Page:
While we still have a long way to go before heavy-duty tools can be printed at home using consumer printers, the average desktop printer can still produce useful tools for the home workshop or 3D printing area.
3D printers have come a long way since their initial development, and an increasing number of consumers are curating home setups for their printing stations. From makers who enjoy working on complex parts that use circuit boards to model printers who want to keep things in place while sanding and gluing, many 3D print hobbyists could benefit from having some extra tools in their workshop. If you’re one of them, why not print them yourself?
Small vises can be a huge help when working with tiny parts and circuitry. These two vises have a slightly different mounting mechanism and style.
Diodepress designed this 3D printed vise that is specifically intended for use with small electronic components.
TheGoofy designed a similar machine vise that is a bit more roust and complicated. Similar to diodepress’s design, this vise should not be used to provide high mechanical force, but it works great for holding parts in place while performing detailed work.
Drill and wrench parts
Working on 3D printers often means working at uncomfortable angles and in tight crevices. To Overcome this problem, several designers have developed parts to make working with delicate tools and tight spaces much easier on the hands and wrists.
JohnSL designed an adjustable and customizable handle for Allen wrenches and hex keys. Anyone who’s had to repair or adjust their printer with the manufacturer-provided tools knows it can be a pain to get a good grip, particularly for longer processes. These handles make it easy to organize and use the tiny hand tools that accumulate over a maker’s lifetime.
Speedy777 designed this pump hand drill that is great for drilling small holes into light materials, which is very helpful for makers who routinely work on multi-part prints and need to drill holes for securing the pieces together.
Francfalco has put out several designs for a finger wrench, which is perfect for working in very tight spaces with small nuts and bolts. The designs allow for different finger sizes and can be further customized for comfort.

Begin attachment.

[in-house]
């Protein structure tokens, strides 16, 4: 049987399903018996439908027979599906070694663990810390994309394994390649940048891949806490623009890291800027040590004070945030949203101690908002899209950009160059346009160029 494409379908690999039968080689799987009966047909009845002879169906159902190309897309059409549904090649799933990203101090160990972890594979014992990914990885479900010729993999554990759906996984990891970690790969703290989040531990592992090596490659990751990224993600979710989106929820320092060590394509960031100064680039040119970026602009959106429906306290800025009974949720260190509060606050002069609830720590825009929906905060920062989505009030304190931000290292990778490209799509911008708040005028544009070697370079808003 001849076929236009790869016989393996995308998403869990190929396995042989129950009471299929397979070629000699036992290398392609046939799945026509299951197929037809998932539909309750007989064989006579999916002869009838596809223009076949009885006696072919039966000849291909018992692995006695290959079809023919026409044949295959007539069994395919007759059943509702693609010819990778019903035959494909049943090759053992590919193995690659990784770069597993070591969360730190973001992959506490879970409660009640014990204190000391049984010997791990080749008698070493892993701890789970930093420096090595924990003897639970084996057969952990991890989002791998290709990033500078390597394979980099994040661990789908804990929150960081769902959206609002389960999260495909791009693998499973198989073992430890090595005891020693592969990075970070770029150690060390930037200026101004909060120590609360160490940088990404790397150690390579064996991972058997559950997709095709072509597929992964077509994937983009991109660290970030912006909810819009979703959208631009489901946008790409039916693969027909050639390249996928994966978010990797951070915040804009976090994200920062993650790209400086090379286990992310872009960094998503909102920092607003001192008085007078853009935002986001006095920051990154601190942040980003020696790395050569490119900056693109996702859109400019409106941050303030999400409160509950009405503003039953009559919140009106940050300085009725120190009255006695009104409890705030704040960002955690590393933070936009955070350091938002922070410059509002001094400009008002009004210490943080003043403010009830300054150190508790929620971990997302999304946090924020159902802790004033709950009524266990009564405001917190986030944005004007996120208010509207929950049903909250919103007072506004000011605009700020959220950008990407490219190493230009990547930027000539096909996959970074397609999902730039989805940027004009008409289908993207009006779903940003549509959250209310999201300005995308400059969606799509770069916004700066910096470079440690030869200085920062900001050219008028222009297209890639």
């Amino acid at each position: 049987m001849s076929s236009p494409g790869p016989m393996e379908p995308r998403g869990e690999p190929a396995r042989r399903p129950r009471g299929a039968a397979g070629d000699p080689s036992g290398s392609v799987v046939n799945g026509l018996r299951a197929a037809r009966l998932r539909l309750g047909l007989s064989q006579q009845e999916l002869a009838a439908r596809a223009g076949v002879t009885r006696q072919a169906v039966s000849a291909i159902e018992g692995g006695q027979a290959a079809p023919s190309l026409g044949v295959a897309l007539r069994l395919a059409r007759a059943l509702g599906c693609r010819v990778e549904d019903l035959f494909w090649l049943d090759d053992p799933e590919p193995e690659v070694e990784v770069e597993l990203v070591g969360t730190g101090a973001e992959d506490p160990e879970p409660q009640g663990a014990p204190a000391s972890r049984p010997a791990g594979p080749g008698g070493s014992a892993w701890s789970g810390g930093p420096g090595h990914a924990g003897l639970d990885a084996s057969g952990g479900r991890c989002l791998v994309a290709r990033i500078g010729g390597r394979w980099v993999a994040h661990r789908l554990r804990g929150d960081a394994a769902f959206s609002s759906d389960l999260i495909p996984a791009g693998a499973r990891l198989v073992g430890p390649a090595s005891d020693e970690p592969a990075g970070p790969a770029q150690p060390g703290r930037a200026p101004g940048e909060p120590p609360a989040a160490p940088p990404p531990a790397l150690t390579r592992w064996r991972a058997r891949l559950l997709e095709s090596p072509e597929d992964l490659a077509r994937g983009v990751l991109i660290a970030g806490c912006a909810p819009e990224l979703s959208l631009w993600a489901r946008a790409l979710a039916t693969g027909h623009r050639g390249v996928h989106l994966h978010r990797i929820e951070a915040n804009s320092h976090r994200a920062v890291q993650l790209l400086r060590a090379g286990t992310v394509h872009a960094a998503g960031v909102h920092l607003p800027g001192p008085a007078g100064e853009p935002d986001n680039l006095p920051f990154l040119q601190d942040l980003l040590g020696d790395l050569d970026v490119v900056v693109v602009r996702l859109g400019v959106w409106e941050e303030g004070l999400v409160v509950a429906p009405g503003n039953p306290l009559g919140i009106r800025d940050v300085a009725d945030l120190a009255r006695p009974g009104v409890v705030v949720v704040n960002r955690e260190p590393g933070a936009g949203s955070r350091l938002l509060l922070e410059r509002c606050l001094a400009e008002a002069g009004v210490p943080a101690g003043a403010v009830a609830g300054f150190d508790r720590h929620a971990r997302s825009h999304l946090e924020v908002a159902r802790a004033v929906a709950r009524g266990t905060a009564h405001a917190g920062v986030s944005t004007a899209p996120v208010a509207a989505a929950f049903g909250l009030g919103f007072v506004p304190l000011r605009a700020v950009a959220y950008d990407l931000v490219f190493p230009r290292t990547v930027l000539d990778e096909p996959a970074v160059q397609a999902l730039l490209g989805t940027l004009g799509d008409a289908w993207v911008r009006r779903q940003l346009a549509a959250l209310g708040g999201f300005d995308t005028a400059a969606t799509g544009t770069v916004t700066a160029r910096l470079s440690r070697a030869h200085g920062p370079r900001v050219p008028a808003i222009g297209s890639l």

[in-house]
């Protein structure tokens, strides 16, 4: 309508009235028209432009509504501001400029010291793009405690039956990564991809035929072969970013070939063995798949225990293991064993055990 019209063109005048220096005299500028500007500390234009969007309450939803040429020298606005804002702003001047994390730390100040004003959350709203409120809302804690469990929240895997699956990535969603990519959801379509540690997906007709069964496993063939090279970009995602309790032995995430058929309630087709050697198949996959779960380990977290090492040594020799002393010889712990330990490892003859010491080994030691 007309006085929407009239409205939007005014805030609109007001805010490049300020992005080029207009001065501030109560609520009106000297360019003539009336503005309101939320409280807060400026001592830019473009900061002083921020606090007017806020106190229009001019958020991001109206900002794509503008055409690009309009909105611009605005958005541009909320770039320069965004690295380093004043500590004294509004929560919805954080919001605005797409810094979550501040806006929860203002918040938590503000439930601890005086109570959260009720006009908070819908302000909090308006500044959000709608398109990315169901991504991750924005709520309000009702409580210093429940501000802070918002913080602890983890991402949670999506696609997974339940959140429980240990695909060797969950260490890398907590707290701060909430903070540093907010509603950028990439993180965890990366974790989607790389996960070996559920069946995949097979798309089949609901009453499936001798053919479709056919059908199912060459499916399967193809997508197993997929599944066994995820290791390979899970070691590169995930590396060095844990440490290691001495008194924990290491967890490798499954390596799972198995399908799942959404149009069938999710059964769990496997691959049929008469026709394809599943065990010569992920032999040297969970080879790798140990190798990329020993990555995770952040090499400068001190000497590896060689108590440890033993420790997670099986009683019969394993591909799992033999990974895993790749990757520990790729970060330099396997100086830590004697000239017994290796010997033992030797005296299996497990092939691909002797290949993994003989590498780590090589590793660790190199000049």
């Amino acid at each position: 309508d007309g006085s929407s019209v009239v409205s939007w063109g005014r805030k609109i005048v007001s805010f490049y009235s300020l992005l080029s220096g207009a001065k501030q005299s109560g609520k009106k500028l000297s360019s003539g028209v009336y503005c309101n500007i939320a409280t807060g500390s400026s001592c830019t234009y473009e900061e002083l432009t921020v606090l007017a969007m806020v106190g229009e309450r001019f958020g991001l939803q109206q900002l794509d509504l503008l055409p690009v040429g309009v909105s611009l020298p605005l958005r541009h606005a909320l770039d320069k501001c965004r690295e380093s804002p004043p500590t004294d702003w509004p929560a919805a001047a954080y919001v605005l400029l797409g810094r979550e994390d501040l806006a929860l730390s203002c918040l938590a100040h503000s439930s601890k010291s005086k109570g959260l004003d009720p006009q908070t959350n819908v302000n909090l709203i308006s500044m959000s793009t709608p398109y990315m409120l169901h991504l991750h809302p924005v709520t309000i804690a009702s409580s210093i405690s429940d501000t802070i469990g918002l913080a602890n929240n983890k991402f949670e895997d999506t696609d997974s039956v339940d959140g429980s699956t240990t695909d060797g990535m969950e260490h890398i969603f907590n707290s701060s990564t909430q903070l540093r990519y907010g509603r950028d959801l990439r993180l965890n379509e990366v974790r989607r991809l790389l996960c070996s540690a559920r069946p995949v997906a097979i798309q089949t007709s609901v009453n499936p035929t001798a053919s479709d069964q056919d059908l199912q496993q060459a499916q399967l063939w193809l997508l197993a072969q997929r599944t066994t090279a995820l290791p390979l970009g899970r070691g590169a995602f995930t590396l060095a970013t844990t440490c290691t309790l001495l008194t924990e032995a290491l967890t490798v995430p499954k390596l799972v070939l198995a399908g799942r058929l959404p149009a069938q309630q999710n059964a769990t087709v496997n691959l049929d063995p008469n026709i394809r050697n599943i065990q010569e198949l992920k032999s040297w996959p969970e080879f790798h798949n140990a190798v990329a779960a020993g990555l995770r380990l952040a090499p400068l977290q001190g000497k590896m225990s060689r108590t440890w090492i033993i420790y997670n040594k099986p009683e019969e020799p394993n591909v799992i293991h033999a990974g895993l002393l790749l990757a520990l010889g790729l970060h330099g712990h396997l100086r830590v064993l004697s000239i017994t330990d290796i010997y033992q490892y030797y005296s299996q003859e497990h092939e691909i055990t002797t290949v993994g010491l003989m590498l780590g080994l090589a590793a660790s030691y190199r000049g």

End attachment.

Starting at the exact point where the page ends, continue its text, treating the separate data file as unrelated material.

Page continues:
Yucelll’s mini wrench kit make a great addition to the tiny tools that many home hobbyists find themselves needing. While printed wrenches cannot hold up to heavy forces, these little tools are great for assembly and working on smaller machines.
Utility holders and tool stands
STIG_’s 3D printer tool stand is specifically designed to hold all the small tools, glues, and clamps required for working on 3D printers. Tool holder designs can always be tweaked to add more slots or increase/decrease spacing to make them more suitable for your specific needs.
Is it really a workshop if you don’t find a stray battery behind a desk or hidden in a shelf? Fafabienman’s dual battery dispenser is not only aesthetically pleasing, it also effectively organizes batteries for any workshop with a small footprint.
Brycelowe’s tape dispenser is a great option for keeping your most-used tapes organized. This was designed for help with wrapping Christmas presents, but with a little tweaking, it could be perfect for small rolls of blue tape for improving bed adhesion or holding parts together while gluing.
Jakejake’s hand-screw clamp designs are among the most popular utility prints on Thingiverse owing to their excellent appearance and lack of required post-processing. These clamps cannot provide the same kind of holding power as metal clamps for woodworking, but they are excellent for holding parts in place while gently sanding, painting, and gluing.
3D print hobbyists often cannot rely on stock crafting materials for their prints. Mightynozzle’s customizable sanding stick gives makers an opportunity to print sanding blocks that are perfect for processing prints. While conventional sanding blocks and planning materials are too large and unwieldy for working with models and printed parts, this customizable design has huge scope for variability.